Dutch photographer Hans Eijkelboom has spent the past 22 years photographing people in some the world’s fashion capitals of New York, Paris, Amsterdam, and Shanghai. 

Eijkelboom is a kind of anti-Bill Cunningham, and focuses not on individualism, but on recurring trends that he notices on the streets such as all denim outfits, plaid shirts, and fur-lined hoods.

He took thousands of photographs of regular people outside of shopping malls or on busy streets, and laid them out in a grid to show undeniable patterns in street fashion. Eijkelboom never spent more than two-hours capturing the photographs, he explained in an interview with Phaidon.

He then combined all of the photos he took into a 500 page book called, "People of the Twenty-First Century," which shows how people from across the world all basically dress the same. 

The photographs have been taken over a period of more than two decades, so some of the fashion trends — like all denim — have gone out of style: 

But the photographs represent an interesting take on individualism (and if it actually exists).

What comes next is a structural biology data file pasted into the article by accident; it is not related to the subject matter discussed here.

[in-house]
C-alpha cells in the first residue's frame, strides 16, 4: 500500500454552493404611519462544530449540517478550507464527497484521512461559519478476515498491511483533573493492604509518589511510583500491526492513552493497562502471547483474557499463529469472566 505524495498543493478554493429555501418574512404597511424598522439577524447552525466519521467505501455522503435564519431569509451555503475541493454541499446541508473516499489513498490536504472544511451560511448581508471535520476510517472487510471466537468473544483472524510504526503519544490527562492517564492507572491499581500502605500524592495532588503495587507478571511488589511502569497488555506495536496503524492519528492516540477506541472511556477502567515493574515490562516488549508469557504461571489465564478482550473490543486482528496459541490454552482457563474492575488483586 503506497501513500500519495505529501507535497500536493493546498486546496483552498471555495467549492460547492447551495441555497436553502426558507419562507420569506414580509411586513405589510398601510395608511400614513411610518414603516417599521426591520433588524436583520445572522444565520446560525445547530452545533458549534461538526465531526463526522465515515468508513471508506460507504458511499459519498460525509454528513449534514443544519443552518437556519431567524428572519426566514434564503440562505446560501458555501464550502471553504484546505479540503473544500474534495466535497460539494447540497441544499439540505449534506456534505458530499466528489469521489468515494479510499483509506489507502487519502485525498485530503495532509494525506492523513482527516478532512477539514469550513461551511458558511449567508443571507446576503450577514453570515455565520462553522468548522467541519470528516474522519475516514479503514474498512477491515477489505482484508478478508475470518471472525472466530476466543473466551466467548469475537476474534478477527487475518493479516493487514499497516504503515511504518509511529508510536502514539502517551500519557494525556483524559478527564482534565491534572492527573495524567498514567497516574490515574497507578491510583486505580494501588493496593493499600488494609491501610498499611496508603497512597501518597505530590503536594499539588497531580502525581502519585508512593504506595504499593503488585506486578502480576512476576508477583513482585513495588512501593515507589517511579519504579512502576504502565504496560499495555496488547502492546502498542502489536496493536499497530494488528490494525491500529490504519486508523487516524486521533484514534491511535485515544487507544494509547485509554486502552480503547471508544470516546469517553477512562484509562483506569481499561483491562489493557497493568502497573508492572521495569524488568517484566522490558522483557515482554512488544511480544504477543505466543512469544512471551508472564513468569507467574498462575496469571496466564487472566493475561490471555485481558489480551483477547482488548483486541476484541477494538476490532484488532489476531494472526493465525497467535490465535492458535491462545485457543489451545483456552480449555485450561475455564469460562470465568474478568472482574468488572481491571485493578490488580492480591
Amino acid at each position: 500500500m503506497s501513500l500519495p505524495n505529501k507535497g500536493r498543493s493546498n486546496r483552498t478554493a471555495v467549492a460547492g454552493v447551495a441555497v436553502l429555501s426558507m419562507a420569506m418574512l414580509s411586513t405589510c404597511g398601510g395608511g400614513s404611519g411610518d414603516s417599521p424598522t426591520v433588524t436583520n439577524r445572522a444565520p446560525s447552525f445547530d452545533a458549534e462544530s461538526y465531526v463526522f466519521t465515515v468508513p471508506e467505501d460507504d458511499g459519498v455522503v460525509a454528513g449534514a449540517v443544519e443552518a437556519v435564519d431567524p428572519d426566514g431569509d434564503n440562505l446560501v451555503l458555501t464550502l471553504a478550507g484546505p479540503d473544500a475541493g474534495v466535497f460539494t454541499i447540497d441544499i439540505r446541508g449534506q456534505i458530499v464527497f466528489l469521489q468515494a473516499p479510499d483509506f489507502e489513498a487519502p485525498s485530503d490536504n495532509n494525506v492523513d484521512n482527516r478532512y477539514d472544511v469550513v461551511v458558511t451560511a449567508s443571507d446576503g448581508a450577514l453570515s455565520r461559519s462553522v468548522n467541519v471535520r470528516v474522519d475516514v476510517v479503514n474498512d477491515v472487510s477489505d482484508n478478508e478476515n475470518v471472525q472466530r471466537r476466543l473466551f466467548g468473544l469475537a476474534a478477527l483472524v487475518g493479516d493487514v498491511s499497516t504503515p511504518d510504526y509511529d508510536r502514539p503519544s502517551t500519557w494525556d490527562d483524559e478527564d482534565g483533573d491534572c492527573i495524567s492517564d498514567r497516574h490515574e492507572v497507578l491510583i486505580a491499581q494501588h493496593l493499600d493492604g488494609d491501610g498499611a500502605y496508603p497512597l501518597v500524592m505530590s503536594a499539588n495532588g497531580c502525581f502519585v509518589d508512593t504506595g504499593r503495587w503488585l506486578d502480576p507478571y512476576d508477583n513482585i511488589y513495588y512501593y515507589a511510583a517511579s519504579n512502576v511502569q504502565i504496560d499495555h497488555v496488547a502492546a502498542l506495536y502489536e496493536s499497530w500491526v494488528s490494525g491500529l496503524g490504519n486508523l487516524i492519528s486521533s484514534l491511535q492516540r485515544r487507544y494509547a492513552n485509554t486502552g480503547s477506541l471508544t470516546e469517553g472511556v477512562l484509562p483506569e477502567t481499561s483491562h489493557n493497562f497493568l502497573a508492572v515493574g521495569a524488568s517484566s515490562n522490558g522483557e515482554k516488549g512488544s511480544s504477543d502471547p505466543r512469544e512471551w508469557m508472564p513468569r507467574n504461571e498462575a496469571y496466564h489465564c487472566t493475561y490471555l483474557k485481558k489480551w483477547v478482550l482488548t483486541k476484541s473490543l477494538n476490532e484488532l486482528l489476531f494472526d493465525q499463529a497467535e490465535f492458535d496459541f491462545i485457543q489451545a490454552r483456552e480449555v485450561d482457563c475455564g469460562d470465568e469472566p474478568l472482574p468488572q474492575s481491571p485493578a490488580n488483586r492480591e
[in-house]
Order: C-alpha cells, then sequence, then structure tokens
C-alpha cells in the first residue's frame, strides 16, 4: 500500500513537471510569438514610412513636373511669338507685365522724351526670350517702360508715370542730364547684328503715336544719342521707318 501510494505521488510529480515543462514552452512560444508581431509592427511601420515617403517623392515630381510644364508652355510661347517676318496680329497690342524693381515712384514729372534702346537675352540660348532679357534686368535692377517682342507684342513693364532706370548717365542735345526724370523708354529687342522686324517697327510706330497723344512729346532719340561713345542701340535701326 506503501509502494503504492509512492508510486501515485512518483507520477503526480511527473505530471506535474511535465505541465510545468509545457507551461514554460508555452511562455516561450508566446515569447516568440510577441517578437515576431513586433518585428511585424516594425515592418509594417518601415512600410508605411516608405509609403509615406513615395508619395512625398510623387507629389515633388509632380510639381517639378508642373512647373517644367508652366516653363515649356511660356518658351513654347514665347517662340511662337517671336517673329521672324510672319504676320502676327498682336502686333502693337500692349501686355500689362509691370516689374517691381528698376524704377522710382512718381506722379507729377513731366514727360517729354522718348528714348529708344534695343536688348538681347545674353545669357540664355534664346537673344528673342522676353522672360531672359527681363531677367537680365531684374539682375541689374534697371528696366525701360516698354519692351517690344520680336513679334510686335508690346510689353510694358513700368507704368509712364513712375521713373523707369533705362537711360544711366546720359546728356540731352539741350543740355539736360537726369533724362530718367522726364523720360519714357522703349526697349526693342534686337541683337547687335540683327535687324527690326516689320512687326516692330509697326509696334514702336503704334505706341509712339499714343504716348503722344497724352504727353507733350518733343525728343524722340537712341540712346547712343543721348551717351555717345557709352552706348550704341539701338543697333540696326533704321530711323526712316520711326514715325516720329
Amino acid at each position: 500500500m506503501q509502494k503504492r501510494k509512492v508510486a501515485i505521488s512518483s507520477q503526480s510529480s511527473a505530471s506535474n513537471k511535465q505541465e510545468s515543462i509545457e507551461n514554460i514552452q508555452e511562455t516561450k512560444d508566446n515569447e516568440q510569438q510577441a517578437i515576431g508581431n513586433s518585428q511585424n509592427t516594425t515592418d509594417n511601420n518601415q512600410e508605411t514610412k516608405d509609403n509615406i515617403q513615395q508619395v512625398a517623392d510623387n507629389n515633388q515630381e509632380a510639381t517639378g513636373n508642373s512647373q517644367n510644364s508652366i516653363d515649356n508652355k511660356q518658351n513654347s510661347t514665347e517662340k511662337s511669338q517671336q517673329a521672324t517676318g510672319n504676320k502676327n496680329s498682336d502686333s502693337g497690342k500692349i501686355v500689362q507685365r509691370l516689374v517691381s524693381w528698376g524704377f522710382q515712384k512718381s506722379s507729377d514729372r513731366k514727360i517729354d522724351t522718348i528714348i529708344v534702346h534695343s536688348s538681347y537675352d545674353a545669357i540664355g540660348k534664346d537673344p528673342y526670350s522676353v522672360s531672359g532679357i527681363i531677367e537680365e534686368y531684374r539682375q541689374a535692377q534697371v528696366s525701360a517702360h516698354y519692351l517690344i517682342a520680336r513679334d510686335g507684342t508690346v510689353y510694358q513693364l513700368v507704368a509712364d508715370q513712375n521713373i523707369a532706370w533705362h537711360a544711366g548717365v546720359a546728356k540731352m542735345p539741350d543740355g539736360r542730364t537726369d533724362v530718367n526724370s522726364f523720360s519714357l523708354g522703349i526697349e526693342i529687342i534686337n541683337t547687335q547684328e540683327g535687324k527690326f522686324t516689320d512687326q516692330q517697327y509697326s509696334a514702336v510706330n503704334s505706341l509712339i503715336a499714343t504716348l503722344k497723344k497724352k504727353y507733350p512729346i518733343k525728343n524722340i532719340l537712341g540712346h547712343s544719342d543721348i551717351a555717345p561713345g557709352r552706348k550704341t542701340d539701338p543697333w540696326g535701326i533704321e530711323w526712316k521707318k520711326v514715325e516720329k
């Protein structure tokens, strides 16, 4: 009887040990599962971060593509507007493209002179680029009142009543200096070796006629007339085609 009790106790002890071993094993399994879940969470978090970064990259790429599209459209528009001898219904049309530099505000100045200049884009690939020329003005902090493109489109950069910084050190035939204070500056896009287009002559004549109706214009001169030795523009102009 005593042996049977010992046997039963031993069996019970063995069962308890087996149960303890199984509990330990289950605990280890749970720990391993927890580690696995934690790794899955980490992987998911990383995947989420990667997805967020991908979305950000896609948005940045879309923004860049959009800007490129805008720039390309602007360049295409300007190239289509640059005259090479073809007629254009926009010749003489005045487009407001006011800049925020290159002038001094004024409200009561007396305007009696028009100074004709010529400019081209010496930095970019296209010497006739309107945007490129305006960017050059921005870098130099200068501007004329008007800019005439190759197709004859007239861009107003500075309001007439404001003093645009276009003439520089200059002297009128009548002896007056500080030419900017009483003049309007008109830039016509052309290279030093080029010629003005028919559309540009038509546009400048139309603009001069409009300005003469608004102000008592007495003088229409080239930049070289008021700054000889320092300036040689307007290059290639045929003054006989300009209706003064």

The project is also a study of how consumerism effects our sense of individuality. 

"I think ‘how can you be so naďve to go to a shop, to buy clothes that sum up your personality, and not realise that, at the same time, 10,000 men and women around the world do and think the same things?"But I do it too, of course," Eijkelboom explains in Phaidon

"We’re told we’re individuals, and we buy these things, and we are a product of the culture that we live in."

Eijkelboom’s process was a bit sneaky, he would wear his camera around his neck and take photos by pressing a trigger in his pocket, so that people will not react to the photographs. 

His photographs are different from the work of street style photographers like Cunningham or The Sartorialist because, "they are interested in the things that are exceptional, whereas I’m looking for things that you see all the time on the street,"  Eijkelboom told Phaidon.   

Although the project represents a certain conformity in society, Eijkelboom insists that his book has a positive message. 

"In the end you could say the book is about a fight, a war within society: more and more, big companies have their grip on people, in producing the clothes and so on. But in the book you see the possibilities to give it your own personal touch," he told the Guardian. 

The book is available at Phaidon, for more information about the project click here, and keep scrolling for a few more of our favorite grids.

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